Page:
- The ‘passion of unity’. This is the ‘passion’ of ‘existence’ and ‘self’ unified and as if one. This shows, in effect, that the two former ‘passions’ are related and there’s a point where they are the same.
All these must be sought and ‘absorbed’. That is to say, they must become a part of ones self and who one is.
‘Passion’ becomes more apparent as one becomes more aware of the ‘presence’. Basically, the ‘presence’ begins to grow ‘dead’ and inanimate. This can become one of the great struggles of contemplation. In actuality, one is finding that the ‘presence’ is only a ‘doorway’, a signpost, to something else . . . it leads to ‘passion’. This requires one to seek, and find, ‘passion’.
‘Passion’ can be experienced as a feeling or emotion at first. Its often described as ‘love’ in Christian contemplation. There is truth in this and one can often begin by feelings of love. But to restrict ones self to a specific emotion or feeling restricts ones contemplation. One must look beyond emotion or feeling. This is because ‘passion’ is not a feeling or emotion, though it can cause these. ‘Passion’, to me, is deeper, coming from the depths of the self.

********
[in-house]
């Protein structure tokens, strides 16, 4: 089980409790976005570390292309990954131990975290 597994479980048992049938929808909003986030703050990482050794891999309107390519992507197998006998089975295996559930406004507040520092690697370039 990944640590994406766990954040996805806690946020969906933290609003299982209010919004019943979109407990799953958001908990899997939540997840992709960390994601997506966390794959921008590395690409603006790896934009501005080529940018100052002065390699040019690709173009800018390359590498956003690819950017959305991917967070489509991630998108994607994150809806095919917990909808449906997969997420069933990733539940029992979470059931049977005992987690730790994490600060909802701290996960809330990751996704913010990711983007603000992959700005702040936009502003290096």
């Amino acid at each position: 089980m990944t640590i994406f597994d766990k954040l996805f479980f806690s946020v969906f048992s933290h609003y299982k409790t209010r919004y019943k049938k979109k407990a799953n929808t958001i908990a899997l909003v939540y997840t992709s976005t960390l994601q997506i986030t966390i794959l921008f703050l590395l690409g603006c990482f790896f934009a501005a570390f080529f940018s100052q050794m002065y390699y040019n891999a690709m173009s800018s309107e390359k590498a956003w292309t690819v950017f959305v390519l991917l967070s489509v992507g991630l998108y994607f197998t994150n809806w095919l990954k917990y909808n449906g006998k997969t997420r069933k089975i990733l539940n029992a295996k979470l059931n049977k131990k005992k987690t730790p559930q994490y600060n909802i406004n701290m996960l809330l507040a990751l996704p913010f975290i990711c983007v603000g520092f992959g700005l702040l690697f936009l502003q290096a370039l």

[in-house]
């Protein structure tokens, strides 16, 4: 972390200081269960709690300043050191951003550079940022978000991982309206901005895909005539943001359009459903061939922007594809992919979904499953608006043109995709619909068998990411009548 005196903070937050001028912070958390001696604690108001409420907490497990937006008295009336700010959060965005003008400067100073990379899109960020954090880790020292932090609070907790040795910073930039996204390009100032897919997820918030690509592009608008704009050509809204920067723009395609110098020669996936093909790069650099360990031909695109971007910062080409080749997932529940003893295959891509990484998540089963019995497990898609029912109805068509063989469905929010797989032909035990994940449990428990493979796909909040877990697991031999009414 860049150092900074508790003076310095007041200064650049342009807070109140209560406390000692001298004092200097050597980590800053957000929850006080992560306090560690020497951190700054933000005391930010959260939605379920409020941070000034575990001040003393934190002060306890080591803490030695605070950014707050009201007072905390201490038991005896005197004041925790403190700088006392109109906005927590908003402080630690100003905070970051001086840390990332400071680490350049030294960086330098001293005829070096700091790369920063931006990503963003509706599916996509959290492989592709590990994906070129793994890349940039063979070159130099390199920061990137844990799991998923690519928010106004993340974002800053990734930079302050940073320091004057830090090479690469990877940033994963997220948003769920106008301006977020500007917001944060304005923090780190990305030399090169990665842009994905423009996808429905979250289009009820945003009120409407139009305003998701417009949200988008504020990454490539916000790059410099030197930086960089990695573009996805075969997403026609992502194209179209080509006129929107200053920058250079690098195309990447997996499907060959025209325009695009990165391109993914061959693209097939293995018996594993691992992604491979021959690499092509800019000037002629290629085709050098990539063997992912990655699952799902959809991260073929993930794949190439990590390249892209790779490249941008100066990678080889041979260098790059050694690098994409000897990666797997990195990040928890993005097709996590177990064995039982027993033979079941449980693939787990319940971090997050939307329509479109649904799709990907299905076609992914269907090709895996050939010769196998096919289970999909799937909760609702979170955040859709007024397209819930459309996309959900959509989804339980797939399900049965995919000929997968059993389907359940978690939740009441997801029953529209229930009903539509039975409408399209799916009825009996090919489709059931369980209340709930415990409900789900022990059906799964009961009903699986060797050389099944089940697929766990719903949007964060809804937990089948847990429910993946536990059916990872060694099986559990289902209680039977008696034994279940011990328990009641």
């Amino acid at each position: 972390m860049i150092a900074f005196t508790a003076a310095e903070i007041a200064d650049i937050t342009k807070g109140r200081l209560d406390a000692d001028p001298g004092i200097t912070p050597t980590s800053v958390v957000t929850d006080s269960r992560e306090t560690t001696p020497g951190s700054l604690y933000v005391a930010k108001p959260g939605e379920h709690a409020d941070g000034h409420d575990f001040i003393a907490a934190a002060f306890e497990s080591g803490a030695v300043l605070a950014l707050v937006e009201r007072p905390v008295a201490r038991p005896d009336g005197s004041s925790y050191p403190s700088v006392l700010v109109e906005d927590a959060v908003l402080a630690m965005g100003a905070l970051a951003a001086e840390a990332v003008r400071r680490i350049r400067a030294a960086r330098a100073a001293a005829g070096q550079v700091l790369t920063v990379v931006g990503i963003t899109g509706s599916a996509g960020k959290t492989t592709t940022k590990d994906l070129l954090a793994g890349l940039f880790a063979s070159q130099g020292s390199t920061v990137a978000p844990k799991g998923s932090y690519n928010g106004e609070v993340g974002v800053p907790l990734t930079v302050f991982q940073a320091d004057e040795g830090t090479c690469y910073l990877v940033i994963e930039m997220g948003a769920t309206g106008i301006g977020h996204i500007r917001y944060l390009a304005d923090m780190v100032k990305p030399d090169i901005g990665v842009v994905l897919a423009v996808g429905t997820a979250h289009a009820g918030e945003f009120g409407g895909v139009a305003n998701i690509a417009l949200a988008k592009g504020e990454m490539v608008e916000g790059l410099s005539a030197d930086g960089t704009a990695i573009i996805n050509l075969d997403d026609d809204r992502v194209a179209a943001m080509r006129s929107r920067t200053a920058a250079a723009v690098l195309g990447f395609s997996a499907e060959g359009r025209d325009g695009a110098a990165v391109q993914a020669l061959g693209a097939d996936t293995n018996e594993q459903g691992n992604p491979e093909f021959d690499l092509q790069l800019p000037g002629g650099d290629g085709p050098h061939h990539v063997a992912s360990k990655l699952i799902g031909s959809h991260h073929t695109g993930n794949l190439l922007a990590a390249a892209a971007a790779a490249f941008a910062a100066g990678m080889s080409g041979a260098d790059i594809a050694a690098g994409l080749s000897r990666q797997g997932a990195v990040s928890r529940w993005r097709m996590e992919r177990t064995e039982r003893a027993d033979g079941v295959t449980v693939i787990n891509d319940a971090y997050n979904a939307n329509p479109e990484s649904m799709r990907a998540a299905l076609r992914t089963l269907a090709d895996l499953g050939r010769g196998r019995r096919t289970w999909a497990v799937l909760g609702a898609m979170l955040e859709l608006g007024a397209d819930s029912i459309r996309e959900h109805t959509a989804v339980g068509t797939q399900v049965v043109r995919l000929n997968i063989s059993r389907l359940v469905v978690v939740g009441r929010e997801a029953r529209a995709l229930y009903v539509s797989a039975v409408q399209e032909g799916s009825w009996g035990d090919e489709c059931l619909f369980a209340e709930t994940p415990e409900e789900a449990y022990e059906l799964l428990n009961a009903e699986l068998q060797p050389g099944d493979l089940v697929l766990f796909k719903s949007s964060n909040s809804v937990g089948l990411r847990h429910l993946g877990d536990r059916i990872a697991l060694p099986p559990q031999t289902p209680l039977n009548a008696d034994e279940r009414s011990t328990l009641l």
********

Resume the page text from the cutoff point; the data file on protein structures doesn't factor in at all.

Interestingly, ‘passion’ describes a ‘hunger’ or ‘need’ or ‘want’ or ‘poverty’. As living things we are always in want of something, be it air, food, experience, meaning or what not. In other words, ‘passion’ reflects want. We are always in some form of need or want AND we always need to have it satisfied. In other words, we always feel ‘lacking’ in some way. This sense of ‘lacking’ causes a “want” to end the ‘lacking’. This “want” is essentially ‘passion’. Because of this ‘passion’ can be described as having these qualities:
- A lacking. This is a feeling that we are need of something. This feeling is so strong that we feel it at least part of the time.
- A want. This is the desire to satisfy what is lacking or, in other words, the desire to not be lacking any more.